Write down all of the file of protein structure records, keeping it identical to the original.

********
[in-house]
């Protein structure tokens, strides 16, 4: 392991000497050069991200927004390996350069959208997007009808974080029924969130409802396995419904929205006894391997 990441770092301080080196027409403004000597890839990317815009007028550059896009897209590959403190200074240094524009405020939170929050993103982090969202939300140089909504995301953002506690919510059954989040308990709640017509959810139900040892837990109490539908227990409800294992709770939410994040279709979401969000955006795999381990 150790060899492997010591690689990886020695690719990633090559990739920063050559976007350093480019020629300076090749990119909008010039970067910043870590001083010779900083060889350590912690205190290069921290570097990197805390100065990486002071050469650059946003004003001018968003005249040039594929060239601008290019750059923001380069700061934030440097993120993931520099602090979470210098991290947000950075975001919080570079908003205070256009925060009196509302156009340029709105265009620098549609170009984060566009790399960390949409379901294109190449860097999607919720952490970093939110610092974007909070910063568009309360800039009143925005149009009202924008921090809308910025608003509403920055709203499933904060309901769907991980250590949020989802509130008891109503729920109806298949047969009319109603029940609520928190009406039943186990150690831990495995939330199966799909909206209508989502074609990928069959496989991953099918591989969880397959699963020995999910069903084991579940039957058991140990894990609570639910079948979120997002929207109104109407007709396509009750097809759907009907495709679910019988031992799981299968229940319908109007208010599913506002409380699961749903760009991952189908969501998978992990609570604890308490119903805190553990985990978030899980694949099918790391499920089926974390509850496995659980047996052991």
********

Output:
[in-house]
């Protein structure tokens, strides 16, 4: 392991000497050069991200927004390996350069959208997007009808974080029924969130409802396995419904929205006894391997 990441770092301080080196027409403004000597890839990317815009007028550059896009897209590959403190200074240094524009405020939170929050993103982090969202939300140089909504995301953002506690919510059954989040308990709640017509959810139900040892837990109490539908227990409800294992709770939410994040279709979401969000955006795999381990 150790060899492997010591690689990886020695690719990633090559990739920063050559976007350093480019020629300076090749990119909008010039970067910043870590001083010779900083060889350590912690205190290069921290570097990197805390100065990486002071050469650059946003004003001018968003005249040039594929060239601008290019750059923001380069700061934030440097993120993931520099602090979470210098991290947000950075975001919080570079908003205070256009925060009196509302156009340029709105265009620098549609170009984060566009790399960390949409379901294109190449860097999607919720952490970093939110610092974007909070910063568009309360800039009143925005149009009202924008921090809308910025608003509403920055709203499933904060309901769907991980250590949020989802509130008891109503729920109806298949047969009319109603029940609520928190009406039943186990150690831990495995939330199966799909909206209508989502074609990928069959496989991953099918591989969880397959699963020995999910069903084991579940039957058991140990894990609570639910079948979120997002929207109104109407007709396509009750097809759907009907495709679910019988031992799981299968229940319908109007208010599913506002409380699961749903760009991952189908969501998978992990609570604890308490119903805190553990985990978030899980694949099918790391499920089926974390509850496995659980047996052991």